Following some incredibly strong feedback from nearly 35,000 concerned British Columbians, the Government of British Columbia is taking steps and undertaking action to ensure insurance rates become more fair for B.C. drivers, according to a news release issued by the Ministry of Attorney General.
“Changes to our auto insurance rating system are long overdue,” said Attorney General David Eby. “The responses from the ICBC rate fairness engagement indicate the majority of British Columbians favour changes that will make insurance more affordable for low-risk drivers and see high-risk drivers pay increased insurance premiums to better reflect the risks they represent.”
The public feedback in question comes from the ICBC rate fairness engagement survey, a survey that ran from March 5 to April 5. In total, 34,277 individuals completed the survey, while 494 individual email submissions came from the general public as well as seven stakeholder submissions that were courtesy from organizations and experts.
Based on the feedback received from the public, 82.3 per cent of British Columbians believe that drivers with a history of risky driving habits should pay more than the average member of the public.
The vast majority of British Columbians who took part in the survey also believe that driving convictions should play a role in determining premiums, as well as suggesting that a driver-based system be implemented to promote fairness, as insurance rates would be tied to drivers, rather than vehicle owners.
Public response was mixed, however, when it came to penalty amounts vehicle owners should pay if a collision is caused by an unlisted driver, as well as whether the amount of distance driven by any given driver should play a greater role when determining insurance rates, per the news release.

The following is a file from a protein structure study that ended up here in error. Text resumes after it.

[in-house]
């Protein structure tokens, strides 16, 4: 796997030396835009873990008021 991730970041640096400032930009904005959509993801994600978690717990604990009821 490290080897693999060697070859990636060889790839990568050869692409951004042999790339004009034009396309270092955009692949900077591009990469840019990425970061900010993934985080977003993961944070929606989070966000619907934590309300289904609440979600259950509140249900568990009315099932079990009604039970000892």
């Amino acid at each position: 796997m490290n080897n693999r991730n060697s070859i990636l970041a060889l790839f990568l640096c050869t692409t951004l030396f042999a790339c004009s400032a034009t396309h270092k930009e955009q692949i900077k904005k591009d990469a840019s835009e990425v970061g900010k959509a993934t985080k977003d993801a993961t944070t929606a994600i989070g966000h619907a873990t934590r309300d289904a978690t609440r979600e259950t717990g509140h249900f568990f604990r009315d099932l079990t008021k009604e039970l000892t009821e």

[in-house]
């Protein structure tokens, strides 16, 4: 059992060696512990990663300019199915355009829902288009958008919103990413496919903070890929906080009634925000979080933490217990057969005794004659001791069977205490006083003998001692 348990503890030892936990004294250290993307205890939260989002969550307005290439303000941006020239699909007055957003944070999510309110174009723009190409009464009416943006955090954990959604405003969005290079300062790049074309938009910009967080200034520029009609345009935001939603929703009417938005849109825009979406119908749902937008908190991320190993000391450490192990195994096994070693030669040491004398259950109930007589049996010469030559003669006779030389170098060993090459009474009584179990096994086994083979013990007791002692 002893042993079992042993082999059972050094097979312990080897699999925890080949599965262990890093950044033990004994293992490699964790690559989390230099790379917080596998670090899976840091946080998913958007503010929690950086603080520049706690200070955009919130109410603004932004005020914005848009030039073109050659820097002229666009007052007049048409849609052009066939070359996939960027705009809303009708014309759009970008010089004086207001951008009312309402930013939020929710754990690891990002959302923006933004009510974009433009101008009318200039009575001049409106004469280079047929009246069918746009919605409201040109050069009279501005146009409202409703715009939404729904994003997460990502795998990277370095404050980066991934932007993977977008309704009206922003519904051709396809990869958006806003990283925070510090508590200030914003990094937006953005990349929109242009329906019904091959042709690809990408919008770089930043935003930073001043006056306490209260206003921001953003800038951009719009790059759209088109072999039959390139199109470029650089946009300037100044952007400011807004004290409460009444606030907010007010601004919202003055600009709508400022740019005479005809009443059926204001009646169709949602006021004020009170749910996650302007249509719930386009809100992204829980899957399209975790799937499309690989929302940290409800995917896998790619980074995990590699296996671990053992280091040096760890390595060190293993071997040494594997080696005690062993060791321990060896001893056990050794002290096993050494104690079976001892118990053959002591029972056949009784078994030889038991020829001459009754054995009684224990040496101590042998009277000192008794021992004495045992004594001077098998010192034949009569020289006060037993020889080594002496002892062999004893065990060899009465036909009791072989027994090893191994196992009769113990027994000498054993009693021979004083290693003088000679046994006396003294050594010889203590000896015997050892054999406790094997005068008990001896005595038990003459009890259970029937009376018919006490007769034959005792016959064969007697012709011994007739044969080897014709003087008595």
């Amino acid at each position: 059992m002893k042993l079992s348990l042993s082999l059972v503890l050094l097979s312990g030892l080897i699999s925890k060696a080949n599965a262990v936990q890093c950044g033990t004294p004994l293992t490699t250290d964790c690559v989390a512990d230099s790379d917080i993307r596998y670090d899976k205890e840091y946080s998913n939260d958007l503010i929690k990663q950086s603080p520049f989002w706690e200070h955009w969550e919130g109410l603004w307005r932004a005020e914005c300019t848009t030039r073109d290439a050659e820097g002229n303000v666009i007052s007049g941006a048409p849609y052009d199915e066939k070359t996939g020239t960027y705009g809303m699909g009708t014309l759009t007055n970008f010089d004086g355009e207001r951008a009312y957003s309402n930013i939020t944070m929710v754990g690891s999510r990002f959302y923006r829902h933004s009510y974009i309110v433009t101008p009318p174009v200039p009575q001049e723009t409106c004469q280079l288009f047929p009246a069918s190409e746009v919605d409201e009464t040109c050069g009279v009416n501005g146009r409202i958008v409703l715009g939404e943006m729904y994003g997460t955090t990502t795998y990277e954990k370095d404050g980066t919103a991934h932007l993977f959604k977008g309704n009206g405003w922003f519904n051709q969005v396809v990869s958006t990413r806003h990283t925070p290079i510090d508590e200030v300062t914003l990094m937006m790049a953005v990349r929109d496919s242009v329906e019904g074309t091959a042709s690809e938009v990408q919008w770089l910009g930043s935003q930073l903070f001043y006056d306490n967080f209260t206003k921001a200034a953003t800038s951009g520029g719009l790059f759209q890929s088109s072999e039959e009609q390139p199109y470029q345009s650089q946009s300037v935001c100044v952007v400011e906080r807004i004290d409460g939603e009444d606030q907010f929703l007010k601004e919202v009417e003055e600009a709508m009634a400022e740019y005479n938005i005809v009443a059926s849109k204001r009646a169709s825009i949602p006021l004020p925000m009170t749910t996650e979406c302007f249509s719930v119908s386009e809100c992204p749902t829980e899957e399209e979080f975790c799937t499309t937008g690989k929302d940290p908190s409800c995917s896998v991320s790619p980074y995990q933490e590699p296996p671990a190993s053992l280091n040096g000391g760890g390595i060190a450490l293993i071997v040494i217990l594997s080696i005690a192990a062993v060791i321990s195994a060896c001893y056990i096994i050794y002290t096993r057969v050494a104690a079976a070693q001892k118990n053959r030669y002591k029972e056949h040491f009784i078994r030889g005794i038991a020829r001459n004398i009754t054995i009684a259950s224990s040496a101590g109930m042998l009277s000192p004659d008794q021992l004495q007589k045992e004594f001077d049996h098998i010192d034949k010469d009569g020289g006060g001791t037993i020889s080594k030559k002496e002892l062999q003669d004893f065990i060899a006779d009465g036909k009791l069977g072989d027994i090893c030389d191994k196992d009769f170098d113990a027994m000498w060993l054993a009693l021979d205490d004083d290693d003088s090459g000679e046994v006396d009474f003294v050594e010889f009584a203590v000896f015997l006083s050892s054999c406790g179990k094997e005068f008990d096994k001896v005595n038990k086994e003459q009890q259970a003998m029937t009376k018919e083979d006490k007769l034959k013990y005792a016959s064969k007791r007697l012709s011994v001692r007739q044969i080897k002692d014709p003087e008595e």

According to the release, the government’s first step in assuring that rate fairness will improve involves them asking ICBC to bring forward increases to the Driver Risk Premium (DRP) program and the Driver Penalty Point (DPP) program to the B.C. Utilities commission (BCUC) so that these changes can be ready for implementation as early as fall of this year.
Per the release, the DRP program includes distracted driving, impaired driving and excessive speeding, while the DPP program focuses on minor driving violations.
These increases, once approved by the BCUC, would help guarantee that drivers are paying an appropriate amount that reflects their driving history, patterns and behaviours. Once these changes are in play, future premium increases across these penalty programs are anticipated to be aligned with any other basic insurance rate changes.
“While moving quickly to implement changes for dangerous driving, we are also using this feedback to inform additional changes in the coming months to help make rates more fair for drivers,” said Eby. “This feedback will help ensure our improved auto insurance rating system is consistent with the values of British Columbians.”
For further details listed in the ICBC rate fairness engagement report and information regarding ICBC’s current rate system and the proposals considered in the engagement, visit engage.gov.bc.ca/ratefairness/ and engage.gov.bc.ca/ratefairness/rate-fairness-101/